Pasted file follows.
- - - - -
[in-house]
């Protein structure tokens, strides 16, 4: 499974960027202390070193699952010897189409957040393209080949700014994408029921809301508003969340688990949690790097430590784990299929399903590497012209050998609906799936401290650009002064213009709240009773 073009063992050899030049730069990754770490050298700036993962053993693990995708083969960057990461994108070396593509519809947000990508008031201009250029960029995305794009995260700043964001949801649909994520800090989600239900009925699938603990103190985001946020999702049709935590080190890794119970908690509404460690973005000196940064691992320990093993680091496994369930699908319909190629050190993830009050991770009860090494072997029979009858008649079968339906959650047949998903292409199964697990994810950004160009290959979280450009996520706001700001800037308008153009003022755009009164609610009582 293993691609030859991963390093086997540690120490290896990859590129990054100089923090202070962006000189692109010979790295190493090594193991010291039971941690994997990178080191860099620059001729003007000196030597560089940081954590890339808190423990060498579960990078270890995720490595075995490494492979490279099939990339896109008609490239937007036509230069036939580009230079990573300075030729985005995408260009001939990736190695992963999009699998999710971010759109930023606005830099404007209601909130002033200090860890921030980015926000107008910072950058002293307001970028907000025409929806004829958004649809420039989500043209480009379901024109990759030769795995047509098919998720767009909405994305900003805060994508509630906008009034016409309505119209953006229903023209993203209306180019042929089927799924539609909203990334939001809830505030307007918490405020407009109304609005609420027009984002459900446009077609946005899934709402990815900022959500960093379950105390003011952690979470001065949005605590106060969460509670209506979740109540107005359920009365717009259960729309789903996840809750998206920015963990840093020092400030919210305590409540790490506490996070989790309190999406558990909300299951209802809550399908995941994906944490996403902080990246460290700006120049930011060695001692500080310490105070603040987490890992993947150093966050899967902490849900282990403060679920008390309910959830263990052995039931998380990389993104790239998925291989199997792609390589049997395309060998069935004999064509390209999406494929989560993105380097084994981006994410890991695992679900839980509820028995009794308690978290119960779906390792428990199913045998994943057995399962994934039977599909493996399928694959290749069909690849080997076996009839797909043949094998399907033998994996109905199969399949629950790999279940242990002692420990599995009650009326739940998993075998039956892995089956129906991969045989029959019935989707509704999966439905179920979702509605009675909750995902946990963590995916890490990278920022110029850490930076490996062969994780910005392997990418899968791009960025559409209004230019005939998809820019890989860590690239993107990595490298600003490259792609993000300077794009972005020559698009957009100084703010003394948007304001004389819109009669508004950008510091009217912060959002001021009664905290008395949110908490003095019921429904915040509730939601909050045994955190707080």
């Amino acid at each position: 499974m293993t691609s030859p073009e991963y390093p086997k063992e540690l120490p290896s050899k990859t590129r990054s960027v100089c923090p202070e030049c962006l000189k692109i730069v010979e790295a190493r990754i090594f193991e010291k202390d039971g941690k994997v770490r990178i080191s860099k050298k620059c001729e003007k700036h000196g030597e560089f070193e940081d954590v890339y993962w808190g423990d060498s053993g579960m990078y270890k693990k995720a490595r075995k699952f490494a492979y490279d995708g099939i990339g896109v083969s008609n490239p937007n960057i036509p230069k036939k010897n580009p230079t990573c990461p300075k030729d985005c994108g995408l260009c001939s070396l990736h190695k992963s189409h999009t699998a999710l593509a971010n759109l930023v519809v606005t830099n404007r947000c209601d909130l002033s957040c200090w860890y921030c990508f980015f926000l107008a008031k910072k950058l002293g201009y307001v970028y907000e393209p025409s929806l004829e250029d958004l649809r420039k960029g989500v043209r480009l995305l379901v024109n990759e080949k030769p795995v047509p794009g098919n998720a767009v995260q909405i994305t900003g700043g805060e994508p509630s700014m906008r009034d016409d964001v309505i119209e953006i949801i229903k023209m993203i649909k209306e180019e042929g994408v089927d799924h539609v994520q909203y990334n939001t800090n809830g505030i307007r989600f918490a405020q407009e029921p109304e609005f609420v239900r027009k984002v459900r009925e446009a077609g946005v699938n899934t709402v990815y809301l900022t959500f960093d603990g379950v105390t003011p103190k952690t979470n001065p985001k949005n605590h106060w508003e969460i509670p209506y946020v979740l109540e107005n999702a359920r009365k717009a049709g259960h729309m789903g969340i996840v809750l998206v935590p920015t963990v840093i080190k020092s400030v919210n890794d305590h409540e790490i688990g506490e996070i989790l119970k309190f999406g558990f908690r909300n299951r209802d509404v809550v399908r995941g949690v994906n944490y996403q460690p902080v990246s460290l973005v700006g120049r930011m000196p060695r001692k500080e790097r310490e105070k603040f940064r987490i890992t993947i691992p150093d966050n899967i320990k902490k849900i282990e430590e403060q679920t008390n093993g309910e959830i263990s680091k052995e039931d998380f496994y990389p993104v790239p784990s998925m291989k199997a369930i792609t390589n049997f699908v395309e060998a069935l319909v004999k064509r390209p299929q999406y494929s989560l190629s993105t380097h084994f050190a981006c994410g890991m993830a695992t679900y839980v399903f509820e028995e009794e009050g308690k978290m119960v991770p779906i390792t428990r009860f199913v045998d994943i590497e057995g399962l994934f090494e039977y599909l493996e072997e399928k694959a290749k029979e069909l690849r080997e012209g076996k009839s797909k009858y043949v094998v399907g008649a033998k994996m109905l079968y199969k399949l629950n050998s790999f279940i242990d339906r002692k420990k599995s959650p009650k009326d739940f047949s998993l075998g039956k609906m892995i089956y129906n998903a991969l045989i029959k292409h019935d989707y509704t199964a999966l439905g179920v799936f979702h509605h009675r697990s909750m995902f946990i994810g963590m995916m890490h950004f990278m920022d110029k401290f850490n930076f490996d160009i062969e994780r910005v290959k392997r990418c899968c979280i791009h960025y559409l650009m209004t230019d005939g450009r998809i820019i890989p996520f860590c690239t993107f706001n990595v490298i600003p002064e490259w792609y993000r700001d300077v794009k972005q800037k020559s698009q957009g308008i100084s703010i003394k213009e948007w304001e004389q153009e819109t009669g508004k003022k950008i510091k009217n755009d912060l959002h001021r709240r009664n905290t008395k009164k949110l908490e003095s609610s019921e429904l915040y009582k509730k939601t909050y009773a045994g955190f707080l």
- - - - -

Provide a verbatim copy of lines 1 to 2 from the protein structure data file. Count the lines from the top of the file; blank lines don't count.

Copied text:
[in-house]
């Protein structure tokens, strides 16, 4: 499974960027202390070193699952010897189409957040393209080949700014994408029921809301508003969340688990949690790097430590784990299929399903590497012209050998609906799936401290650009002064213009709240009773 073009063992050899030049730069990754770490050298700036993962053993693990995708083969960057990461994108070396593509519809947000990508008031201009250029960029995305794009995260700043964001949801649909994520800090989600239900009925699938603990103190985001946020999702049709935590080190890794119970908690509404460690973005000196940064691992320990093993680091496994369930699908319909190629050190993830009050991770009860090494072997029979009858008649079968339906959650047949998903292409199964697990994810950004160009290959979280450009996520706001700001800037308008153009003022755009009164609610009582 293993691609030859991963390093086997540690120490290896990859590129990054100089923090202070962006000189692109010979790295190493090594193991010291039971941690994997990178080191860099620059001729003007000196030597560089940081954590890339808190423990060498579960990078270890995720490595075995490494492979490279099939990339896109008609490239937007036509230069036939580009230079990573300075030729985005995408260009001939990736190695992963999009699998999710971010759109930023606005830099404007209601909130002033200090860890921030980015926000107008910072950058002293307001970028907000025409929806004829958004649809420039989500043209480009379901024109990759030769795995047509098919998720767009909405994305900003805060994508509630906008009034016409309505119209953006229903023209993203209306180019042929089927799924539609909203990334939001809830505030307007918490405020407009109304609005609420027009984002459900446009077609946005899934709402990815900022959500960093379950105390003011952690979470001065949005605590106060969460509670209506979740109540107005359920009365717009259960729309789903996840809750998206920015963990840093020092400030919210305590409540790490506490996070989790309190999406558990909300299951209802809550399908995941994906944490996403902080990246460290700006120049930011060695001692500080310490105070603040987490890992993947150093966050899967902490849900282990403060679920008390309910959830263990052995039931998380990389993104790239998925291989199997792609390589049997395309060998069935004999064509390209999406494929989560993105380097084994981006994410890991695992679900839980509820028995009794308690978290119960779906390792428990199913045998994943057995399962994934039977599909493996399928694959290749069909690849080997076996009839797909043949094998399907033998994996109905199969399949629950790999279940242990002692420990599995009650009326739940998993075998039956892995089956129906991969045989029959019935989707509704999966439905179920979702509605009675909750995902946990963590995916890490990278920022110029850490930076490996062969994780910005392997990418899968791009960025559409209004230019005939998809820019890989860590690239993107990595490298600003490259792609993000300077794009972005020559698009957009100084703010003394948007304001004389819109009669508004950008510091009217912060959002001021009664905290008395949110908490003095019921429904915040509730939601909050045994955190707080």